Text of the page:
Advertised as the “City of Health” and “Health Capital of the Southwest” the name of this place was actually Hot Springs, New Mexico until 1950.  In 1949, Ralph Edwards of the radio (and later television) show “Truth or Consequences” announced a stunt to celebrate the show’s 10th anniversary. They wanted a town to volunteer to change its name, in exchange for publicity and exposure in connection with the very popular show. Many towns entered the contest, but Hot Springs was deemed the champ. The premise of the long-running (1940-1978) game show involved challenging contestants with impossible trivia questions. Failure to answer correctly before the buzzer rang meant the contestants must instead complete some wacky, humorous stunt. In addition to having a town in New Mexico take its name, Truth or Consequences was also notable for being the very first game show ever shown on television, in an early broadcast in 1941 when the medium was in its infancy. 

Another surprising way Truth or Consequences is first on the cutting edge: Commercial space travel. Spaceport America is a “gateway to space” and "the world's first purpose-built commercial spaceport". Located 20 miles east of T or C in the Jornada Del Muerto desert basin, the Spaceport is now open and operational. Construction began in 2006 though the concept dates back to the early 1990s.  Several tenants call it home, but its keystone is certainly Sir Richard Branson’s Virgin Galactic, the first commercial spaceline. Virgin Galactic has already succeeded at launching 20 space missions from this location, suborbital test expeditions to the outer reaches of the earth’s atmosphere, 60 miles sky high from sea level.

T or C is a weird town, but in a fun way. The people, with their warm sincerity and crazy soul-searching stares certainly make an impression. Just like Arizona, there is a great blend of cultures: Native American, Mexican, crusty old cowpokes, musicians, artists, hippies and transplants new and old.


The downtown shopping district is a cool scene of classic kitsch and dusty old western style. T or C’s main grocery store, Bullocks, probably hasn’t changed much since the 1980s and reminded me of the neighborhood grocery store of my childhood with its rubber entry mats prompting the entry and exit doors to open separately, its low ceilings and cluttered aisles. I knocked over an entire display of Pepto Bismal and no one batted an eye.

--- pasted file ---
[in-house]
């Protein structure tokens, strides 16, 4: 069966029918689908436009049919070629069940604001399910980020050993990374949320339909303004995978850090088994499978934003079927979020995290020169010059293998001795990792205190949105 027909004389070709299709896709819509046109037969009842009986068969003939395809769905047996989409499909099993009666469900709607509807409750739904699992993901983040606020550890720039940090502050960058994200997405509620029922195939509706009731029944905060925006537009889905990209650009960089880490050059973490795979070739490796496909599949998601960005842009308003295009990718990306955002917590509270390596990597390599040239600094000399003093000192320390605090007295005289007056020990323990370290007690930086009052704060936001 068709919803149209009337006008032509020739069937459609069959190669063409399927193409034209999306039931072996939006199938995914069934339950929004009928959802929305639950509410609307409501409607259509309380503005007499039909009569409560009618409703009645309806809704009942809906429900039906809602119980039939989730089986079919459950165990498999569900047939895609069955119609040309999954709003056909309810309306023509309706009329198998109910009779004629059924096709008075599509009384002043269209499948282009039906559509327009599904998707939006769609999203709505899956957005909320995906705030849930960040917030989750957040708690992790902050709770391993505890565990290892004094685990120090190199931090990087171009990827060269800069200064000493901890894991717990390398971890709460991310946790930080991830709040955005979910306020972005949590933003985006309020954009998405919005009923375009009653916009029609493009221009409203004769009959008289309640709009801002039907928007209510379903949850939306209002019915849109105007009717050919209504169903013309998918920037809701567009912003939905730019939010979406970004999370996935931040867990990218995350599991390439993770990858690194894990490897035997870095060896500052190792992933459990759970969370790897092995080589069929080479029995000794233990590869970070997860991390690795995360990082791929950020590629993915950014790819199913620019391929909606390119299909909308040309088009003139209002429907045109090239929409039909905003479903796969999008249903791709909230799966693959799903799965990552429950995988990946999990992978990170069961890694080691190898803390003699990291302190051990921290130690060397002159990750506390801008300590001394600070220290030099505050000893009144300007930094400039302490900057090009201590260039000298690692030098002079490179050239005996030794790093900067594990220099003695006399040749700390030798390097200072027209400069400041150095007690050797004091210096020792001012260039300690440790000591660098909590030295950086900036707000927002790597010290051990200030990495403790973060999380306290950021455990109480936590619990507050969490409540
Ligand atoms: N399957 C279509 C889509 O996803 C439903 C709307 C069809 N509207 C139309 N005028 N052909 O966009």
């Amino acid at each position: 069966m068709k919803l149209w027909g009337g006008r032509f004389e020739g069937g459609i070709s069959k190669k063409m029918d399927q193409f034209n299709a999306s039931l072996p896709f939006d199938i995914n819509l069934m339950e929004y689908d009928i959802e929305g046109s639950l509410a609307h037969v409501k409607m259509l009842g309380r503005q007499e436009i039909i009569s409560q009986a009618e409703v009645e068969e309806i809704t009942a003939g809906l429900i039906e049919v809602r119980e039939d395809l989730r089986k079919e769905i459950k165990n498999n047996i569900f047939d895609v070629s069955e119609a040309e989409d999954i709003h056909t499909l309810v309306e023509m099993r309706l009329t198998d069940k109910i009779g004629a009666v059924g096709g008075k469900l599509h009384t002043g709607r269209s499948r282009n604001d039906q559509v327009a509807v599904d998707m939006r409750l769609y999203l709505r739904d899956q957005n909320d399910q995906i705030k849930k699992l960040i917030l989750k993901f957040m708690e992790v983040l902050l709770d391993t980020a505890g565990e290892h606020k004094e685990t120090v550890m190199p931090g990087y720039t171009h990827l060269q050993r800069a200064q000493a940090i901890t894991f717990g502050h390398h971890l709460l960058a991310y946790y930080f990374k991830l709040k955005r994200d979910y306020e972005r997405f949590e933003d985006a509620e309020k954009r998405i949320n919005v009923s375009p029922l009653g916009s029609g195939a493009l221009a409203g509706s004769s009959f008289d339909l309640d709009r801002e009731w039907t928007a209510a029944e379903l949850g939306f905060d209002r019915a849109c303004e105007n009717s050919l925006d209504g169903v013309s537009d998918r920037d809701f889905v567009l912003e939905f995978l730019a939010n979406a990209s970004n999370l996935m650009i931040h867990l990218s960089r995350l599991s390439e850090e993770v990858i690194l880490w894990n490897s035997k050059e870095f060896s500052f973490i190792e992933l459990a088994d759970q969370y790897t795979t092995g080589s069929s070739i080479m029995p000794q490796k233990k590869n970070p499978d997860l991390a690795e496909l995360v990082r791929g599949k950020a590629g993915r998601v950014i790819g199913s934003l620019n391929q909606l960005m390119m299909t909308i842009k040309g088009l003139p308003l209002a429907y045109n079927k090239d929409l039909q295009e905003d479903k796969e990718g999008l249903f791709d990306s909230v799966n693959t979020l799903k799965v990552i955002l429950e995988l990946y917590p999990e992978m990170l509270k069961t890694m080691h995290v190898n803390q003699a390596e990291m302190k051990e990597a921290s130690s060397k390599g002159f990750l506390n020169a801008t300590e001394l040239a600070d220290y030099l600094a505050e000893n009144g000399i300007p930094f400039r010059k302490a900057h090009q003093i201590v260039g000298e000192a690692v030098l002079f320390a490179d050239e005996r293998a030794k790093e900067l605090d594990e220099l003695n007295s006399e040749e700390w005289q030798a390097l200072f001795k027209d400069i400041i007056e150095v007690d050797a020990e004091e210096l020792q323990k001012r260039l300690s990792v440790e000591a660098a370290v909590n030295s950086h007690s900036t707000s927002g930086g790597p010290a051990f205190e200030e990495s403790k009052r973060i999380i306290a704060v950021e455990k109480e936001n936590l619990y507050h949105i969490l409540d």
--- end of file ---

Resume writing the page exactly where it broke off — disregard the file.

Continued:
New Mexico: Not Really New. Not Really Mexico”- t-shirt spotted in downtown T or C.

New Mexican towns never have as many trees as Arizona towns. I always feel a bit windswept and sun-parched in New Mexico. Though New Mexico is very much like Arizona, geologically and historically, I was vexed to discover there are people in The Land of Enchantment who do not consider themselves fans of their neighbor to the west. We have traveled to New Mexico often in the past year and a general, jovial camaraderie from fellow western folk is something we have savored. On this most recent visit I was stunned by a conversation with a particularly strident employee of a bathhouse.

“I am enjoying Truth or Consequences,” I said with a smile, all positivity and light, trying my hand at hypnotic expressions, “I’m a fan of towns of the west and this one is surprisingly artsy and very interesting.” Despite my warm fuzzies, she was instantly dismissive, frowning, saying T or C “lacks culture”, and then hit me with this sucker punch from behind her work desk:

“I’d NEVER go to Arizona.”
Because of our horrible governor and her politics. And how our horrible governor was influencing the behavior of their slightly less horrible governor. I felt all the air escape from my lungs. I don’t think she realized how insulting she was being. I’m no fan of Jan Brewer so to paint the entire state and all of its residents with the same brush you’d use on the governor seemed absurd to me. How could she not see the irony of her prejudice? Besides that, she really harshed my mellow after a nice mineral soak. I kept going on and on about it as we headed back to the motel, to the point Chad finally said, “I wish you’d NEVER even TALKED to that woman.”

On the ride back we continued in a loop, following a southern route, interstate quick, along I-10 back to Arizona. Hatch, New Mexico is well known as the Chile Capital of America, but did you know it’s also the Capital of Colossal Fiberglass Figures?

Along the interstate,  famous billboards tout the rapid approach of something called “The Thing”. “The THING! WHAT IS IT?”  Building to a crescendo with every passing mile, these roadside teases did their trick on me, “Oh, we’re stopping. At THE! THING! We must find out, WHAT! IS! IT?!”

The Thing is located near Willcox, right off the interstate. It’s a gas station, a fast food pit stop, a gift store. And it’s also a crazy, amazing, creepy collection of the American bizarre! For only $1.00 entry fee (75 cents for kids) you can stroll through three big steel sheds stocked full of insane artwork, machines and autos, questionable artifacts, dusty mannequins, rain damaged furniture and unintentionally humorous displays.  My favorite? A 19th century telephone in a glass case, sitting next to a 1950s rotary phone. The words above the two phones, “Ma Bell, My How Far You’ve Come!” (Ma Bell, you have no idea!)  As for “The Thing”? What was it? Well, I can’t say. Maybe a mummy, maybe a dummy. Chad thought it was an alien. I took no photos while strolling the collections at The Thing, because I believe every American should pay a visit and see for yourself. It’s only $1.00.

Traveling the west is always fun. There’s always such a crazy mix of wild and tame, modern and ancient, futuristic and historic, weird and wonderful. As great fans of sun-baked patinas, vintage neon, silly roadside attractions, dramatic landscapes and wide open roads, we will certainly celebrate more western wanderings on the horizon.

Ellen Jo Roberts lives in Clarkdale AZ with Chad, Floyd, Ivan, Ned and Hazel. Read all about it at